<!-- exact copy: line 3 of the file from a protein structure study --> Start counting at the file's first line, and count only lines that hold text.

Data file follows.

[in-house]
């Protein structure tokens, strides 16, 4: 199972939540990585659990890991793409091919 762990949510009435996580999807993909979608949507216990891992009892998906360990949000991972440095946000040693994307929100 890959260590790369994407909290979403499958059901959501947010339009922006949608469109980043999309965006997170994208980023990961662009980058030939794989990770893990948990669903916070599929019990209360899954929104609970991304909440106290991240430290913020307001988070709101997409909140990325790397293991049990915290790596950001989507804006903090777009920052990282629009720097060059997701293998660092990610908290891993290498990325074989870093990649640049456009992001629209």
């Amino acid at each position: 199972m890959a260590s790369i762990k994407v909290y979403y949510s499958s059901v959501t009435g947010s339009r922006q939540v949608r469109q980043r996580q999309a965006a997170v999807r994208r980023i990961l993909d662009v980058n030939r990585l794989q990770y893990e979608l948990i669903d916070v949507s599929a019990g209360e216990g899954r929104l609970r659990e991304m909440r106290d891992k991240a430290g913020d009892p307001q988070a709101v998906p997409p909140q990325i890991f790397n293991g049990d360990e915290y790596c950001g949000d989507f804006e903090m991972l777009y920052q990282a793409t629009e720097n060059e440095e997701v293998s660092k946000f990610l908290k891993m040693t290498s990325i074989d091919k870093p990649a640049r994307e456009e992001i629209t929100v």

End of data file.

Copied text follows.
């Amino acid at each position: 199972m890959a260590s790369i762990k994407v909290y979403y949510s499958s059901v959501t009435g947010s339009r922006q939540v949608r469109q980043r996580q999309a965006a997170v999807r994208r980023i990961l993909d662009v980058n030939r990585l794989q990770y893990e979608l948990i669903d916070v949507s599929a019990g209360e216990g899954r929104l609970r659990e991304m909440r106290d891992k991240a430290g913020d009892p307001q988070a709101v998906p997409p909140q990325i890991f790397n293991g049990d360990e915290y790596c950001g949000d989507f804006e903090m991972l777009y920052q990282a793409t629009e720097n060059e440095e997701v293998s660092k946000f990610l908290k891993m040693t290498s990325i074989d091919k870093p990649a640049r994307e456009e992001i629209t929100v």